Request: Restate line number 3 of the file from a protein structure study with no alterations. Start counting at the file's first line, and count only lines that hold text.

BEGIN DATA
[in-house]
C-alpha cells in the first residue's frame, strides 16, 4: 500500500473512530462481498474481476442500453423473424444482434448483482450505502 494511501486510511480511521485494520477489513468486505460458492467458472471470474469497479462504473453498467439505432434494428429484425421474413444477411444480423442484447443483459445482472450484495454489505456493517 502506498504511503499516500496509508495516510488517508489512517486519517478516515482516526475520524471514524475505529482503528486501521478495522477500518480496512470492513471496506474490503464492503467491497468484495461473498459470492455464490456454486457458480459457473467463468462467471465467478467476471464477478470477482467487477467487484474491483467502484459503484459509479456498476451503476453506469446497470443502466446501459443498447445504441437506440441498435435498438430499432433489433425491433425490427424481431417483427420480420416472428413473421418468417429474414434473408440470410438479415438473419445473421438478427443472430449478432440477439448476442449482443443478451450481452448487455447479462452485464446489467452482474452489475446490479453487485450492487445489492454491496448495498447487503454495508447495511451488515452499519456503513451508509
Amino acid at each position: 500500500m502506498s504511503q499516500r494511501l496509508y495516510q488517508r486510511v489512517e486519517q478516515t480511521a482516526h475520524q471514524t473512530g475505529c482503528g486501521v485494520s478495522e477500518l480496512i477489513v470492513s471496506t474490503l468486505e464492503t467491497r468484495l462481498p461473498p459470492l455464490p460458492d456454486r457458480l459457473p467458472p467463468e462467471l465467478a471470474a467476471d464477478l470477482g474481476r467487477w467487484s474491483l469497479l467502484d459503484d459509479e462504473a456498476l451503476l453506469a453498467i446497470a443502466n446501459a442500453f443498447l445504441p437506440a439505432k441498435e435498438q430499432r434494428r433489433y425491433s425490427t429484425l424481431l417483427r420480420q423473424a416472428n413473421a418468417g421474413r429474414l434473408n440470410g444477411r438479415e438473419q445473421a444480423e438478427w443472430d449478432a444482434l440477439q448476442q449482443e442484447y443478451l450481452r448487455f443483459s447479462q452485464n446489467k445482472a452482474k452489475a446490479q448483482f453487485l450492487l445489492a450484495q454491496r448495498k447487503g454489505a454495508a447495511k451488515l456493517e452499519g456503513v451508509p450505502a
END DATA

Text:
Amino acid at each position: 500500500m502506498s504511503q499516500r494511501l496509508y495516510q488517508r486510511v489512517e486519517q478516515t480511521a482516526h475520524q471514524t473512530g475505529c482503528g486501521v485494520s478495522e477500518l480496512i477489513v470492513s471496506t474490503l468486505e464492503t467491497r468484495l462481498p461473498p459470492l455464490p460458492d456454486r457458480l459457473p467458472p467463468e462467471l465467478a471470474a467476471d464477478l470477482g474481476r467487477w467487484s474491483l469497479l467502484d459503484d459509479e462504473a456498476l451503476l453506469a453498467i446497470a443502466n446501459a442500453f443498447l445504441p437506440a439505432k441498435e435498438q430499432r434494428r433489433y425491433s425490427t429484425l424481431l417483427r420480420q423473424a416472428n413473421a418468417g421474413r429474414l434473408n440470410g444477411r438479415e438473419q445473421a444480423e438478427w443472430d449478432a444482434l440477439q448476442q449482443e442484447y443478451l450481452r448487455f443483459s447479462q452485464n446489467k445482472a452482474k452489475a446490479q448483482f453487485l450492487l445489492a450484495q454491496r448495498k447487503g454489505a454495508a447495511k451488515l456493517e452499519g456503513v451508509p450505502a